I have never been convinced about the Dublin defence; I think their full-back line is there for the taking.
Despite limited opportunities, Cork opened up them up on several occasions.
Up front they occasionally struggle to cope against packed defences.
They were unable to replicate the glorious free-flowing front-foot game they played against Kildare when faced by Cork’s massed defence.
Even though Dean Rock hasn’t missed a free in the Championship, the absence of a left-footed place kicker could be a handicap.
Their subs bench is only a pale shadow of Dublin’s golden era and, apart from the Kildare game they have been very shy in the goal-scoring department.
The Dubs failed to create a single goal chance against Cork and scored only one each against Meath and Wexford despite their dominance.
So, to be perfectly honest I don’t really know whether Dublin are ready to push on and win the All-Ireland.
As for Kerry, on the plus side they have been consistent since the start of the year.
They have fielded close to full-strength teams in all their games and attempted to deliver top class performances.
So I have more of a handle on them compared to Dublin.
Their attacking flair, star forwards, and new look defensive system featuring Tadgh Morley in a sweeping role are obvious pluses.
But what has stood out is their incredible work rate all over the field.
This is the key difference compared to previous Kerry sides of the last while who have not got the All-Ireland job done.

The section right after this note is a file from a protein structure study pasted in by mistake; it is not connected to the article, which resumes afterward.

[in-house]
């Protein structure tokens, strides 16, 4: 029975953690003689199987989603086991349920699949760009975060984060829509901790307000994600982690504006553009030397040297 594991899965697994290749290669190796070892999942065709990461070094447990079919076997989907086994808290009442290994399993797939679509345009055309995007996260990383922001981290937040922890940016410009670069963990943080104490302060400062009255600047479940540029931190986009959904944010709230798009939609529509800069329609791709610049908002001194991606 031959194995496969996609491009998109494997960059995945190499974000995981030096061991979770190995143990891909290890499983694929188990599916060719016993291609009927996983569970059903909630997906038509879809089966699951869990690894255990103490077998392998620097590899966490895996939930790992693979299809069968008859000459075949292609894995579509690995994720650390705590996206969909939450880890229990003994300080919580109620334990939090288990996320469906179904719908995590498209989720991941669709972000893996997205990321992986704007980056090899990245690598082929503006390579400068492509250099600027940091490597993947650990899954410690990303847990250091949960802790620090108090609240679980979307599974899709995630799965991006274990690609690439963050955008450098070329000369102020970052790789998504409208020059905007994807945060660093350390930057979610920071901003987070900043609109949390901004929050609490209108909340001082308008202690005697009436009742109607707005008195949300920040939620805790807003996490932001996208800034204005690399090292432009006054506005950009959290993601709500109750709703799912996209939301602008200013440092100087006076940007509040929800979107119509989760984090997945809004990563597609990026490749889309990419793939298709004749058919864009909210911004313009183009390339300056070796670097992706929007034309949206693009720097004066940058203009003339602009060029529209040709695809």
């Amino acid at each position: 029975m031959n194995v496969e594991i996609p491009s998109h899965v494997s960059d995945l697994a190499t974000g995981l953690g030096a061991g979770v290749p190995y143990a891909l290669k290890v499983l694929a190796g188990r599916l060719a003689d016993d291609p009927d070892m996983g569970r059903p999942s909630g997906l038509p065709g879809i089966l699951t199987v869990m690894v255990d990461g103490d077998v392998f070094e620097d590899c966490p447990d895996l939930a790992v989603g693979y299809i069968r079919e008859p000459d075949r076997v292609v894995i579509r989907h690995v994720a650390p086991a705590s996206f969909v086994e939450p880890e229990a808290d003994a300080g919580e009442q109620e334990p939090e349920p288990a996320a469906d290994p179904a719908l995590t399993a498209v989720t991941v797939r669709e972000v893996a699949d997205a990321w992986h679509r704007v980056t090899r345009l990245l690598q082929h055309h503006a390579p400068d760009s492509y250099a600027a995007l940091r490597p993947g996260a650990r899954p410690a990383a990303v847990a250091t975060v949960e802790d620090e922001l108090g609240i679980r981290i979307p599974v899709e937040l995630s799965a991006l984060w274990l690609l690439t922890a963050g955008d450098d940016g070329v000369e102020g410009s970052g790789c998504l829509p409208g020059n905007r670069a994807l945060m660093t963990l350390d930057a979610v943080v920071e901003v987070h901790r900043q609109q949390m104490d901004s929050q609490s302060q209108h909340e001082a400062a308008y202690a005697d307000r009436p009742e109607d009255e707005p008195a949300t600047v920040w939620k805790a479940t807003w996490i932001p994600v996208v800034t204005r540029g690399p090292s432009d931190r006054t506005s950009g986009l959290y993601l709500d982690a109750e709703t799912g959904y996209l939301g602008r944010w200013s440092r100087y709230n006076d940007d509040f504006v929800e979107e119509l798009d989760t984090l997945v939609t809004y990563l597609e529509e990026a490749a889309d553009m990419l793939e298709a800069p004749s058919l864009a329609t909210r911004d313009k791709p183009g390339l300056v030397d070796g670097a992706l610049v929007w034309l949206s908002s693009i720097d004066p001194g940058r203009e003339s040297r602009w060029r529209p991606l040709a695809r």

The tackling, tracking, and unselfish runs, allied to a swarm defence, puts opponents in possession under enormous pressure.
Here are just two statistics to underpin this argument.
Of the 1-28 they scored against Limerick, 16 points came from turnovers.
They were even more effective against Mayo: all but seven points of Kerry’s 1-18 total came from the same turnovers.
In their 14 games this year to date, Kerry have conceded one goal from open play – against Tyrone in the final round of the League.
The importance of having a powerful substitutes bench was demonstrated last Sunday.
Limerick hurlers owe their victory over Galway in the hurling semi-final to the impact of their replacements.
Kerry have a powerful bench. Against Cork the first three subs on that evening, David Moran, Paul Murphy and Paul Geaney, were all All Star winners.
Against Mayo, Murphy was introduced while three of their other replacements, Killian Spillane, Micheál Burns and Joe O’Connor, would be first team players with most other counties.
Kerry beat Mayo despite playing relatively poorly.
The poor performance of midfielder Diarmuid O’Connor was worrying.
More backs and midfielders (4) scored than starting forwards (3).
Even though Mayo only scored 0-13 they got away more shots than Kerry – primarily because the Kerry defenders stood off them.
The Dublin management team don’t need to be on top of their game to have noticed that Kerry too struggle to break down blanket defences.
They were one point up after 50 minutes against Cork.
Allowed to play an attacking, kicking, game Kerry are devastating.
But when forced to carry the ball and play it through their hands and bring it into the tackle they can look very ordinary indeed – see the first half against Mayo.
Kerry don’t need reminding that in last year’s semi-final loss 25 of the 30 turnovers they conceded happened in the Tyrone half.
Against Mayo 16 of 24 turnovers happened inside the Kerry attack zone.
Again, like Dublin, Kerry are goal shy this season.
They created one chance against Cork which they failed to convert.